Engineering Equity in a Male-Dominated Profession
Engineers gathered for the Engineers Canada 30 by 30 Virtual Conference in June to highlight solutions and address the culture of exclusion many women and under-represented groups in the profession experience—a problem conference attendee Megan Bowen, P.Eng., personally encounters and passionately strives to solve.
As a female working in a male-dominated profession, Megan says most of her experiences are positive—it’s the negative ones that can mar the rest. She explains she wants to be clear, “At my current company, I feel very supported and respected, which is really huge.” She says her current role is ideal, but in the past at other organizations, she has faced challenges and biases because she is a woman.
Megan began her career as a mechanical engineer in the oil and gas industry. In 2017, she moved to Germany to complete her master’s degree in renewable energy and engineering management, moving back to Calgary after graduation. She worked as a research associate on carbon capture and storage opportunities at the University of Calgary before beginning her current position as environment social and governance (ESG) and sustainability coordinator at Strathcona Resources in 2021.
While in Germany, she realized that engineering is a disproportionately male-dominated profession in many other countries as well. Although engineers from around the globe attended her master’s program, it contained the same ratio of women to men as she found in her engineering classes in Canada. She also encountered some of the same problems she faced as a female engineer in Canada. She recalls a male supervisor informing her the shoes she wore to class were unprofessional, yet no dress code was in place. She says the comment may reflect the culture of directness she found in Germany, but it still made her uncomfortable. She explains her male counterparts would not receive similar comments unless their footwear caused a potential threat to safety.
Megan highlights moments she felt disrespected throughout her career. When interviewing for a job, she was questioned about her plans for family and childcare*. “I was very much, like, I don’t feel this is an appropriate question to ask, especially considering I don’t have children.” She wondered if they asked male candidates the same questions.
One of the struggles female engineers often must overcome, explains Megan, is getting left out of their departmental groups at work, which are often male dominated. She says one of the best parts of a career in engineering is being surrounded by people who speak the same technical language as you and have the same interest in problem solving. She explains occasionally female engineers are left out of extracurricular activities because male colleagues tend to bond with their same-gendered counterparts. Female engineers are often found eating lunch with work groups that are more gender-diverse—like legal, administration, or accounting. “Sometimes the group of engineers will come back from lunch-hour socializing, and they’ve solved the problem you were talking about beforehand. That’s good, but I could have been included.” She explains that occasionally she would ask to be included, and more often than not, her attempts would be denied.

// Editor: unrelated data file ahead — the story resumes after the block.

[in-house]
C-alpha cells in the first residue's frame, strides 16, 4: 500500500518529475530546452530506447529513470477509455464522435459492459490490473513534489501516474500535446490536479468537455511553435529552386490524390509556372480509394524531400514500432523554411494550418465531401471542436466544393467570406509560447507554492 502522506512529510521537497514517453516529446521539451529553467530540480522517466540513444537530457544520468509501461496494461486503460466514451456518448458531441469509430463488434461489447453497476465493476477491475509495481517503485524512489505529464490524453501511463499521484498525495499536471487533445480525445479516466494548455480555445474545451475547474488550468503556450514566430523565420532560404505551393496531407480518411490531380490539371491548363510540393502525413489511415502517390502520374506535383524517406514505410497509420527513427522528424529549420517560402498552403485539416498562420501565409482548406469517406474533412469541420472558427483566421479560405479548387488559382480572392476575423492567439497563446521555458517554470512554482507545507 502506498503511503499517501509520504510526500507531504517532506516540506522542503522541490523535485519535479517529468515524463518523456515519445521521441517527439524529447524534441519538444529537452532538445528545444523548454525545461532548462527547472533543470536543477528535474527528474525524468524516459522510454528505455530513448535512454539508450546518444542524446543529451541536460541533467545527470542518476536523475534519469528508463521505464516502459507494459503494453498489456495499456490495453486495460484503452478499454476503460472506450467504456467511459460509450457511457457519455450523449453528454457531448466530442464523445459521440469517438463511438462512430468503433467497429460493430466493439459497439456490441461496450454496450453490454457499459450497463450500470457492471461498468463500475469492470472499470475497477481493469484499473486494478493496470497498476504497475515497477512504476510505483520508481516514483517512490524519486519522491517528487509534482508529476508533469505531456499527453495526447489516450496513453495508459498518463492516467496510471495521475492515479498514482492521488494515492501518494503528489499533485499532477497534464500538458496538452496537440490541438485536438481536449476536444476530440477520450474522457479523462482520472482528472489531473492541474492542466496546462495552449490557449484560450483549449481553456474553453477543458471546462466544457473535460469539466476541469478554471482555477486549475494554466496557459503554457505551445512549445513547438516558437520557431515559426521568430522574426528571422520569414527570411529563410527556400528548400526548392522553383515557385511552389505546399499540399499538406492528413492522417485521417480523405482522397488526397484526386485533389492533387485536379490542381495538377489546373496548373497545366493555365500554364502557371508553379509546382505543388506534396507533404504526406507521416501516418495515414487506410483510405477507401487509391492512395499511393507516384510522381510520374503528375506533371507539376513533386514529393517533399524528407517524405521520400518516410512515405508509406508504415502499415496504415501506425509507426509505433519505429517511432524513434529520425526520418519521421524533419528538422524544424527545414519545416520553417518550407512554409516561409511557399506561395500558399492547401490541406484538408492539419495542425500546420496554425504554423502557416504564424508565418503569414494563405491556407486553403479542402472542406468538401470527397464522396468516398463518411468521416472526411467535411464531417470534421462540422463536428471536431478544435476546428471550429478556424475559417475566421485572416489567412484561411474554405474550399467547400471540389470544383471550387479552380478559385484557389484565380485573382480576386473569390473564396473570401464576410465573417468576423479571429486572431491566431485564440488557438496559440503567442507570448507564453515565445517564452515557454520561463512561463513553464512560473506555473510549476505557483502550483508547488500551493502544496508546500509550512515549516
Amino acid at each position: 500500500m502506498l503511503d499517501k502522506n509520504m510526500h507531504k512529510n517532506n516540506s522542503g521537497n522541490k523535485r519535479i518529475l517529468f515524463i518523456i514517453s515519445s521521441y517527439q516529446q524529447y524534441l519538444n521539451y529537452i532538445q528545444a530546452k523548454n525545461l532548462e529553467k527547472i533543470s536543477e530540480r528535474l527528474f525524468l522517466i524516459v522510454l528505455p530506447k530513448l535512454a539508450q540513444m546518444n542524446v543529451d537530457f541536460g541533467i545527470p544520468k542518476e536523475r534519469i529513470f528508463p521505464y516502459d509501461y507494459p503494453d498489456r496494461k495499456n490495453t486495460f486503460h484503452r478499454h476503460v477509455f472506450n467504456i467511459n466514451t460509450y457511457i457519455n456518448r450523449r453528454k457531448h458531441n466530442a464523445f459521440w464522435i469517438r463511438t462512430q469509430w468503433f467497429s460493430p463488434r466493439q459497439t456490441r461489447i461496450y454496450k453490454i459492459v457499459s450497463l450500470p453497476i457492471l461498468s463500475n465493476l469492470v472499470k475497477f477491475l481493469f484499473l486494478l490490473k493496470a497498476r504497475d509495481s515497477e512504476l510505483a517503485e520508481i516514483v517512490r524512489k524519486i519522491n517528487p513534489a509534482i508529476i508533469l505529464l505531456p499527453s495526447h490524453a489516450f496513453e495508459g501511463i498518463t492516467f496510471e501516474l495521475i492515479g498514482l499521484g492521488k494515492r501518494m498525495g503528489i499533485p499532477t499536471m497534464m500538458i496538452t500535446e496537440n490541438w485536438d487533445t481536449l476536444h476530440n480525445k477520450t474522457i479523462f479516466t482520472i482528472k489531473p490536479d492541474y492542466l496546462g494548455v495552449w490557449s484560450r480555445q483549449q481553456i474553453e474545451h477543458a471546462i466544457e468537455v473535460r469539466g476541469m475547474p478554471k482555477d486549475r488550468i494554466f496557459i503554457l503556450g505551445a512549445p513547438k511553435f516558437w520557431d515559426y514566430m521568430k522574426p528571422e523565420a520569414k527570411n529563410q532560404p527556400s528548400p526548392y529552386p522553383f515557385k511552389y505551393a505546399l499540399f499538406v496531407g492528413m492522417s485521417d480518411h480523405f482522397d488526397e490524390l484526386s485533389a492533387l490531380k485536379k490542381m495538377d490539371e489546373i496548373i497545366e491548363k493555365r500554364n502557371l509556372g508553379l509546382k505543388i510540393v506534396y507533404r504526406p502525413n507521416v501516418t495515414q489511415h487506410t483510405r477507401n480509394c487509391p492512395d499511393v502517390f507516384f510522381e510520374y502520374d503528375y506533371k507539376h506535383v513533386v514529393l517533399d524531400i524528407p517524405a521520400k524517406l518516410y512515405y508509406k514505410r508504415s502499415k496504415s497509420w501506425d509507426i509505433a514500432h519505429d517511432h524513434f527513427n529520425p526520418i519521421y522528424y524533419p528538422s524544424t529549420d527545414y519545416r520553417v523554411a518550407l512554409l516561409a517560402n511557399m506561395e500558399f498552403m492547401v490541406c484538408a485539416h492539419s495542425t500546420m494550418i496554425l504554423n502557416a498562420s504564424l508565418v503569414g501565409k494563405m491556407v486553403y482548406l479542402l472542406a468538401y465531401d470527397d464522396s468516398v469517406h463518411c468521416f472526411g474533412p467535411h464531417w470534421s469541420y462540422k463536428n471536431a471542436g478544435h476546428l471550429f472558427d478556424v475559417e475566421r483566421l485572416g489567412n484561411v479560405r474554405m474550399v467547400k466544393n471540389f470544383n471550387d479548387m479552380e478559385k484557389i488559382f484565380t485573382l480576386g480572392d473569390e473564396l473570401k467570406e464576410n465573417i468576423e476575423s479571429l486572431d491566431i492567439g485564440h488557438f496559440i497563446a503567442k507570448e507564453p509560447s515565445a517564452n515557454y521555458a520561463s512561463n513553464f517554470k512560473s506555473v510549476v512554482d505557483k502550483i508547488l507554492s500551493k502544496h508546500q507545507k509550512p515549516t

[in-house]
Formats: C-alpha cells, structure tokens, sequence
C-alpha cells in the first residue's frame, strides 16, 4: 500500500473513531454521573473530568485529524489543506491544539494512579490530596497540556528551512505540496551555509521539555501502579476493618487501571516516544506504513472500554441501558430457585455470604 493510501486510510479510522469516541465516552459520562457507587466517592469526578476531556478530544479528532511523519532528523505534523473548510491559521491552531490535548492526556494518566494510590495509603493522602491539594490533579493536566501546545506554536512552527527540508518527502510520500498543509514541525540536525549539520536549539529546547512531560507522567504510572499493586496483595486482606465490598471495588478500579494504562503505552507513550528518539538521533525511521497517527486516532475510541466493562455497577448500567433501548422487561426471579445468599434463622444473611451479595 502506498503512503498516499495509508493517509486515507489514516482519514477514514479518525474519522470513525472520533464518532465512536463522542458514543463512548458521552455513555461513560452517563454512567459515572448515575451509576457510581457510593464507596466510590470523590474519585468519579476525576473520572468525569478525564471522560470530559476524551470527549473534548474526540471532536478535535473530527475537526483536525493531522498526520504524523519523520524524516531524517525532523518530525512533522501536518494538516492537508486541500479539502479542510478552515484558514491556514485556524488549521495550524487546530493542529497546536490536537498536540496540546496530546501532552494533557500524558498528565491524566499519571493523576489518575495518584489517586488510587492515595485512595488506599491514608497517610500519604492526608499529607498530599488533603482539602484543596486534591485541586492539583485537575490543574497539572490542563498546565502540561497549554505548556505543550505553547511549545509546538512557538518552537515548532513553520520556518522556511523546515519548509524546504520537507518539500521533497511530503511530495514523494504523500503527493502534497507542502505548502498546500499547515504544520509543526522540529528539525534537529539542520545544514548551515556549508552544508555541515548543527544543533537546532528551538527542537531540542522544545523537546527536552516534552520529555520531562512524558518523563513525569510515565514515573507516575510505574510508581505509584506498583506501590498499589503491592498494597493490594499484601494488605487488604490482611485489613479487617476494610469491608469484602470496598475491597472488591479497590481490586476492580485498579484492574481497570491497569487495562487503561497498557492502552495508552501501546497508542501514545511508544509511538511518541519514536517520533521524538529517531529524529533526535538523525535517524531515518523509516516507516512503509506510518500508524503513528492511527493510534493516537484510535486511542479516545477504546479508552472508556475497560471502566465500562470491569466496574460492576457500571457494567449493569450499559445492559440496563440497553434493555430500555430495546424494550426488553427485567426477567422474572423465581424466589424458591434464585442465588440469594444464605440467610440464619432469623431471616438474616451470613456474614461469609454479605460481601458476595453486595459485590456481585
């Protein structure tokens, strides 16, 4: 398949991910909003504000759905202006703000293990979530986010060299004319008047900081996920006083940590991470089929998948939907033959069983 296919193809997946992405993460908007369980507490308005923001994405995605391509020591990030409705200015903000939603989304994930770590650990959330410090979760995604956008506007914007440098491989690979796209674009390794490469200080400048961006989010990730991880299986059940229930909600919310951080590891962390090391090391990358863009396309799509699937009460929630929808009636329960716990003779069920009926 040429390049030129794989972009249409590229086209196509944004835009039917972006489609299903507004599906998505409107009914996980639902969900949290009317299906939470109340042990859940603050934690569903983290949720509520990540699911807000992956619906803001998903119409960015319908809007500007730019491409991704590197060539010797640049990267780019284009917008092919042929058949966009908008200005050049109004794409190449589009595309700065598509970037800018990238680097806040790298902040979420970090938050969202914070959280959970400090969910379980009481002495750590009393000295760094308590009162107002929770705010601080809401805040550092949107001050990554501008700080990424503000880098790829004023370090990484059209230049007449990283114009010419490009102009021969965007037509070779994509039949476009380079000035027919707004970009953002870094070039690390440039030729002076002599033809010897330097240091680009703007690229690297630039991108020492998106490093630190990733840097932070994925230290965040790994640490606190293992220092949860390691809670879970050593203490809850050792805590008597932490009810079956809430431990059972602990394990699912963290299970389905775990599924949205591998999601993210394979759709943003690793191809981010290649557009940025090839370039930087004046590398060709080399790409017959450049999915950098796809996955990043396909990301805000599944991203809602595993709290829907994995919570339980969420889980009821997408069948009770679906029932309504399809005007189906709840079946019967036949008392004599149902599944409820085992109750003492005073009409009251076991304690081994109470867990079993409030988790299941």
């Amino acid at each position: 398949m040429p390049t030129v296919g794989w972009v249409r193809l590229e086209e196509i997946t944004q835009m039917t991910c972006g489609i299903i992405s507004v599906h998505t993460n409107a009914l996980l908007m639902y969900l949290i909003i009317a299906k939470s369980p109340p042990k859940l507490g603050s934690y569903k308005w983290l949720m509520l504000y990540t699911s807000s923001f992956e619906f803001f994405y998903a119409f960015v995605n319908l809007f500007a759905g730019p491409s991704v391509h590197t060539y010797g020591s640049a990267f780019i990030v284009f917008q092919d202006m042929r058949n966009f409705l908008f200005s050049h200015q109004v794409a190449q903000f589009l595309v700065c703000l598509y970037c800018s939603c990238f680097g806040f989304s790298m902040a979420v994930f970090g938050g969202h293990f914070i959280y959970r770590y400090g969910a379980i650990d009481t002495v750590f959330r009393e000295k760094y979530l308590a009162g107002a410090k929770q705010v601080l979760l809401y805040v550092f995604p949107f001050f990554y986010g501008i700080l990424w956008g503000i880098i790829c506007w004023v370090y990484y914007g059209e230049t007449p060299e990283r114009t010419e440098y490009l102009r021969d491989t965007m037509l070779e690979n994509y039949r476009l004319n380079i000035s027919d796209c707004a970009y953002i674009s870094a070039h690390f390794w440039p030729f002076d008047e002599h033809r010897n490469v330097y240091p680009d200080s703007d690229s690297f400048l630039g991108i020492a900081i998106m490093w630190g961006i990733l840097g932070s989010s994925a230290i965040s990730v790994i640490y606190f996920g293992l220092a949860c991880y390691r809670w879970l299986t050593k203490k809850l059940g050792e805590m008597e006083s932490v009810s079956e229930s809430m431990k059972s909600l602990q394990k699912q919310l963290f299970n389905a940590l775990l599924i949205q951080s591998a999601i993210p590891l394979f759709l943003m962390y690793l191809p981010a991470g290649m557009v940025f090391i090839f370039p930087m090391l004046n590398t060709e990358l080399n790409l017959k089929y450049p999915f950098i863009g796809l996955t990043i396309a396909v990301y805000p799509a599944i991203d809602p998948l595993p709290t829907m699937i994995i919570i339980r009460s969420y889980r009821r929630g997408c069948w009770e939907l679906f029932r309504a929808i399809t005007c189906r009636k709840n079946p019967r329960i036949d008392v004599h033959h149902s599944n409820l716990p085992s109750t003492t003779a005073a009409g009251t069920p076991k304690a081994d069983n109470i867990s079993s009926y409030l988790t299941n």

A role model, an engineer
From the time she was 12, Megan wanted to follow in her father’s footsteps and be an engineer. Top of her class in mathematics and physics throughout junior high and high school, she approached guidance counsellors about pursuing the profession as a career—they directed her to more stereotypically female occupations instead. Tenacious, she got her engineering degree anyway. “I struggle to think of an example of a female engineer who didn’t have an engineer in the family, and just went into it blindly. Whereas in all my classes, there were plenty of men who said they were directed by guidance counsellors or were interested in engineering without a role model. I feel like women need to see that role model or need someone to advocate that it is an avenue available to them.”
Seeing this as a gap in the education system, Megan now volunteers to promote science, technology, engineering, and math to children and young adults through APEGA’s Science Olympics and the science festival Beakerhead.
Changing the profession from within
She says the career isn’t easily recognizable to young people: “I think sometimes there’s the perception that if you’re an engineer, you’re someone who just works in an office and crunches numbers. They don’t know about the blend between the technical, artistic, and creative side of engineering.” She’s proud to share what an interesting career choice it is. “I’m biased. I think everyone should be an engineer. If the profession were more accessible, we would end up getting more female engineers as a by-product.”
She’s doing her part to bring change to the profession from within as the ESG and sustainability coordinator at Strathcona Resources, developing the company’s diversity and inclusion principles. After attending the 30 by 30 Virtual Conference panel Collecting Data on Diversity Demographics, Megan says she feels more educated and prepared to take on this task, guided by what industry leaders currently do.
She thinks meeting Engineers Canada’s goal of having 30 per cent of newly licensed engineers be female by 2030 is achievable, but her hope for the future is to see positive changes in behaviour and biases.
* Under Canadian Human Rights Law, "it is prohibited to ask questions about country/place of origin and citizenship status, religion, faith, or creed, age, gender or sexual orientation, race or ethnicity, family structure, children or marital status, mental or physical health or disability, appearance, height and weight, and pardoned offences.” (https://www.kcyatlaw.ca/illegal-interview-questions/)